Sadly, research on cultural changes in America over the past few decades show that we have become more of a narcissistic culture than ever before. Jean Twenge, professor of psychology at San Diego State University, wrote the following in an article in Time magazine:
“Here’s the cold, hard data: The incidence of narcissistic personality disorder is nearly three times as high for people in their 20s as for the generation that’s now 65 or older, according to the National Institutes of Health; 58% more college students scored higher on a narcissism scale in 2009 than in 1982. Millennials got so many participation trophies growing up that a recent study showed that 40% believe they should be promoted every two years, regardless of performance. They are fame-obsessed: three times as many middle school girls want to grow up to be a personal assistant to a famous person as want to be a Senator, according to a 2007 survey; four times as many would pick the assistant job over CEO of a major corporation. They’re so convinced of their own greatness that the National Study of Youth and Religion found the guiding morality of 60% of millennials in any situation is that they’ll just be able to feel what’s right. Their development is stunted: more people ages 18 to 29 live with their parents than with a spouse, according to the 2012 Clark University Poll of Emerging Adults. And they are lazy. In 1992, the nonprofit Families and Work Institute reported that 80% of people under 23 wanted to one day have a job with greater responsibility; 10 years later, only 60% did.” Continue reading →
Over the past few months, I’ve celebrated my 40thbirthday, my 15thyear in the jury consulting industry, and the 5-year anniversary of Sound Jury Consulting. In short, I’m getting older, and as we grow older, the world around us changes. One of the more interesting changes in the world of juries is the increasing number of millennials serving as jurors. Recently, I looked at the venire information from 18 trials in which I picked a jury in King County, Washington (Seattle) over the past 3 years. The sample size was large — over a 1,000 potential jurors. Nearly all of these cases were set to last two or more weeks. Of the 1,000+ individuals who showed up for jury duty, 31% were millennials (i.e. 1 in every 3 people showing up for jury duty in King County is a millennial). Continue reading →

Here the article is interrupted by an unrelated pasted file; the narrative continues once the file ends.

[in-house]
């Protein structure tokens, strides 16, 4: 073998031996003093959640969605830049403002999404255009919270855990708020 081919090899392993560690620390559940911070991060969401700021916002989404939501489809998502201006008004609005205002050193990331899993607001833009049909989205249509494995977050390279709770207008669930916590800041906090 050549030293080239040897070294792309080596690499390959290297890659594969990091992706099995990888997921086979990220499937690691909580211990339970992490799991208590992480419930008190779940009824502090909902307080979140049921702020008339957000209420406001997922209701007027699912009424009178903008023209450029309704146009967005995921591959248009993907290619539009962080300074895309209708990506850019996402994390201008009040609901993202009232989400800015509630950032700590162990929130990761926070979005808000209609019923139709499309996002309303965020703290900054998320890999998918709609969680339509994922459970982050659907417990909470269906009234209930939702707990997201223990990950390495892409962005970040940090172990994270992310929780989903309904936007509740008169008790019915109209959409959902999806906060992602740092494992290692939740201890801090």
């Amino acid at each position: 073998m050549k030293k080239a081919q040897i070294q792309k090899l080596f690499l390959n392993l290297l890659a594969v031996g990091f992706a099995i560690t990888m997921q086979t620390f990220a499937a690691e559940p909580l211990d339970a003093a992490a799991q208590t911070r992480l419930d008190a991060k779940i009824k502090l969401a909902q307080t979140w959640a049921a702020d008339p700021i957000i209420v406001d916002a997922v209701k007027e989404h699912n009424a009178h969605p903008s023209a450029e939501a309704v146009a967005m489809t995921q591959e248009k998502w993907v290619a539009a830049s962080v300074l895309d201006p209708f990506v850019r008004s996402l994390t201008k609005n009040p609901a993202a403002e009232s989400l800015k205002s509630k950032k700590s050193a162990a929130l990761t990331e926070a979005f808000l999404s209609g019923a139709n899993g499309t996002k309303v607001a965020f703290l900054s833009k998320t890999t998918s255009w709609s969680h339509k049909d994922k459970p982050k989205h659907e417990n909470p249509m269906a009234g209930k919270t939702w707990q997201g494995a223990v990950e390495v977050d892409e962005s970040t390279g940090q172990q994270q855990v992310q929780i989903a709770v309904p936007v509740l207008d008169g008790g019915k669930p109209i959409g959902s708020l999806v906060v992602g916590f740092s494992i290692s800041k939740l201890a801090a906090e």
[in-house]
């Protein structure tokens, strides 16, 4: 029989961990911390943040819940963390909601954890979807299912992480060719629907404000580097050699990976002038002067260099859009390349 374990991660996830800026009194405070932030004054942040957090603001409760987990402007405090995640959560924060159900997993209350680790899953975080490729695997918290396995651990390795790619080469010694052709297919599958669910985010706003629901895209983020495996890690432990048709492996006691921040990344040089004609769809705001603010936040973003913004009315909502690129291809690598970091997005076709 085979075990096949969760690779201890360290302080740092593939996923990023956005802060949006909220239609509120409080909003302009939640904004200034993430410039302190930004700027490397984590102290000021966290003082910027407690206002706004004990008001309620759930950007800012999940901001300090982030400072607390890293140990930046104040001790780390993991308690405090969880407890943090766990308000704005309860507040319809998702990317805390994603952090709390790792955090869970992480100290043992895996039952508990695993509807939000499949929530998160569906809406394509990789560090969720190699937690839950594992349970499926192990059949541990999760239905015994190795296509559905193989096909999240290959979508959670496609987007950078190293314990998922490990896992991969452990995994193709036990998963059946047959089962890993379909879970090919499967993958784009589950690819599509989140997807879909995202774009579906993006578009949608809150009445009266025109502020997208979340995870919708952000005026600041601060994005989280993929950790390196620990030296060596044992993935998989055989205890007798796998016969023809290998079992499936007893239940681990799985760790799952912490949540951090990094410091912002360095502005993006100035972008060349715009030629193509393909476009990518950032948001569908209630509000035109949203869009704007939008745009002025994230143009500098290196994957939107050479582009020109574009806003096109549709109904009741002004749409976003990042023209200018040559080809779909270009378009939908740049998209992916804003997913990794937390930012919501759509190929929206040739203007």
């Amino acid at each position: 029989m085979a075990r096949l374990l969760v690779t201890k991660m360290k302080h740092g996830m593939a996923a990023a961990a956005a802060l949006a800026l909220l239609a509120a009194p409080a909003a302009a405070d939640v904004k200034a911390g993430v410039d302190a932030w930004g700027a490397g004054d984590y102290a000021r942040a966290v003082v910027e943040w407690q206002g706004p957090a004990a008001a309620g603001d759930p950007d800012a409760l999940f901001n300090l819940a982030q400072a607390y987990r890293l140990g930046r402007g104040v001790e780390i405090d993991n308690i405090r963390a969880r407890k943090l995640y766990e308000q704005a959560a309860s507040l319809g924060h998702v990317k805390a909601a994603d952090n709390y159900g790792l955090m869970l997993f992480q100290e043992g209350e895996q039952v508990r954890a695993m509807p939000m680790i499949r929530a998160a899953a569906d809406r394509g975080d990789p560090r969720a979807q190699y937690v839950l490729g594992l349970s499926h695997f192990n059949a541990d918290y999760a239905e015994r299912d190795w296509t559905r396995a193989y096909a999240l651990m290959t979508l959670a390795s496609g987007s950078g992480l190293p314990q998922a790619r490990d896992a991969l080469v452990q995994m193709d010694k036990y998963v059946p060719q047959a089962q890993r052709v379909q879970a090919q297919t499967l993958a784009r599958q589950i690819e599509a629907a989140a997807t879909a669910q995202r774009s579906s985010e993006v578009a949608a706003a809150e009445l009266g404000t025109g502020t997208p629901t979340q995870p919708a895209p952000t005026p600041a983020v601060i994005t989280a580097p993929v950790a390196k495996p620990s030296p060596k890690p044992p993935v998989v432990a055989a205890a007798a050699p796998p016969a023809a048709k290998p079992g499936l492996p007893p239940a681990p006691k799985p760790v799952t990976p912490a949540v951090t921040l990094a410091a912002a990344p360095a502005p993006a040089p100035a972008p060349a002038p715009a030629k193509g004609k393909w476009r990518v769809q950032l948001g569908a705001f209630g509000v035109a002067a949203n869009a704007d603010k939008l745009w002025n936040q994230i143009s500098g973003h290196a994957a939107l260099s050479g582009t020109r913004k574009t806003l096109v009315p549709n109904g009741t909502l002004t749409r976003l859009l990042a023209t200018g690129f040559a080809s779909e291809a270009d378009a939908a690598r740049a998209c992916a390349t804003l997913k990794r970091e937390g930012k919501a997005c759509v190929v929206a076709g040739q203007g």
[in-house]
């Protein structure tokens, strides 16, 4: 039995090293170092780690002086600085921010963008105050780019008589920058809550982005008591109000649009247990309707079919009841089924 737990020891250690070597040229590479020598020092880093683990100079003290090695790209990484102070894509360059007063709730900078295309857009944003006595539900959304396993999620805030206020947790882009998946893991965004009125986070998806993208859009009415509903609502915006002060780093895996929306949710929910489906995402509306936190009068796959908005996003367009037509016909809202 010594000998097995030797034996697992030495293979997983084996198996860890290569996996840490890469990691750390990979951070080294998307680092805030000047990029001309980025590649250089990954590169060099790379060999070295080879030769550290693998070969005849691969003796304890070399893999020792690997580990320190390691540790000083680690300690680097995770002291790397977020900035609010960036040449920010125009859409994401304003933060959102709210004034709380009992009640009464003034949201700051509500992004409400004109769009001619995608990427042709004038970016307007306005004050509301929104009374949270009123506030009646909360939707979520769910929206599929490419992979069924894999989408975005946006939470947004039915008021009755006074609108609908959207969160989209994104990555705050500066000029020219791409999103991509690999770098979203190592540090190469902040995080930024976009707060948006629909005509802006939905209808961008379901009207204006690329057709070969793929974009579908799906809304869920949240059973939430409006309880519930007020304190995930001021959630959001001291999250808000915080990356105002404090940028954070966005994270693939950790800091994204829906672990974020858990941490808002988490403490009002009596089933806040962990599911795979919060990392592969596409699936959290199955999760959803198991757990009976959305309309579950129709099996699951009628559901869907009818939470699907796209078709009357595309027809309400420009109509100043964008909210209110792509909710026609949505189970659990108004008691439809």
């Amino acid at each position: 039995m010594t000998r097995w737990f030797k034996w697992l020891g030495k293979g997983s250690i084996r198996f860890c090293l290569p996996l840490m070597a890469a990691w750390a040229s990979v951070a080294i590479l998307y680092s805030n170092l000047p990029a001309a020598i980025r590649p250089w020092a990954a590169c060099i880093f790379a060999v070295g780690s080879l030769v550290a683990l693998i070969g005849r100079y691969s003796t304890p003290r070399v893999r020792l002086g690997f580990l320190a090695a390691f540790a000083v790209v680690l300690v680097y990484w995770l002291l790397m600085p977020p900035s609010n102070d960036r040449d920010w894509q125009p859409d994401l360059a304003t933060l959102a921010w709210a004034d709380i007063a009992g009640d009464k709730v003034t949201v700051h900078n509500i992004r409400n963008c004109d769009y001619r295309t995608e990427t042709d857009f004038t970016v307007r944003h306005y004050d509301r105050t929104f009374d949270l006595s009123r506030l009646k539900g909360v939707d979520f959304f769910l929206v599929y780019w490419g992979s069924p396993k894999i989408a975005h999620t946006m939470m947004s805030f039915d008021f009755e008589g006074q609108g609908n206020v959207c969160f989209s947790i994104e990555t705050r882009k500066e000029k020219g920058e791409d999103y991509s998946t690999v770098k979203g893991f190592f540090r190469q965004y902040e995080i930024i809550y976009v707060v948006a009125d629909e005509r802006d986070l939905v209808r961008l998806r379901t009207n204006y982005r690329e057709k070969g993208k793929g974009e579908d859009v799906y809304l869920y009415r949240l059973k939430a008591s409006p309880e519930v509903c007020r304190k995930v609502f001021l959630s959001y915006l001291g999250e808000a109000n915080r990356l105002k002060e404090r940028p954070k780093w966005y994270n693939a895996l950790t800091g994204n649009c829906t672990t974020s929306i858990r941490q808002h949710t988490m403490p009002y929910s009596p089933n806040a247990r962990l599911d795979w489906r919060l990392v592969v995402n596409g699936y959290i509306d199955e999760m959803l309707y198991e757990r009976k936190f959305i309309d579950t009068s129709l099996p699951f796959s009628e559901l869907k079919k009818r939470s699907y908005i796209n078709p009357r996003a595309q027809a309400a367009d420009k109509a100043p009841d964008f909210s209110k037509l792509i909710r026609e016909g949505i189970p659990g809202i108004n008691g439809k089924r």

An important lesson I have learned from observing jurors’ decision-making in mock trials is that jurors sometimes dislike strategies that nevertheless are quite effective. They may not like what they see, yet they are still persuaded by it. These moments can be tough to digest. Besides the gut-check, it is difficult to ignore the fact that several mock jurors are criticizing something you did. However, research has shown over and over again that persuasion does not always happen at a conscious level. In other words, what jurors verbally express about something does not necessarily reflect its actual effectiveness. Continue reading →
Sound Jury Consulting recently conducted a nationwide online survey in which we asked the following: If you were sitting as juror in a trial where your personal beliefs about the case were in conflict with the laws the judge told you to follow, how difficult do you believe it would be to set your personal beliefs aside and not let them influence your decision? 62% said it would be very or somewhat difficult. While the results highlight the importance of a sound jury de-selection strategy, they also speak to what many might call jury nullification. Continue reading →
I’m sure you’ve written dozens perhaps hundreds. For each, you’ve painstakingly chosen every word, and gone over it with a fine-tooth comb. It’s a work of art. Therefore, come time to perform this masterpiece you’re shocked when it doesn’t go off as planned. What happened? Your witness happened.
Witness scripts or outlines are a staple of any litigator’s trial playbook, as they should be for a variety of reasons. However, there are several critical mistakes or shortcuts that are often made that invite disaster on the witness stand, the biggest of which is that the attorney did not consider the witness’s particularities. Simply talking with your witness is not sufficient to uncover those particularities; instead, the best way to assess them is through a mock direct examination. Here are three critical aspects of communication that you can glean from the mock examination and then address through the construction and editing of your witness examination script. Continue reading →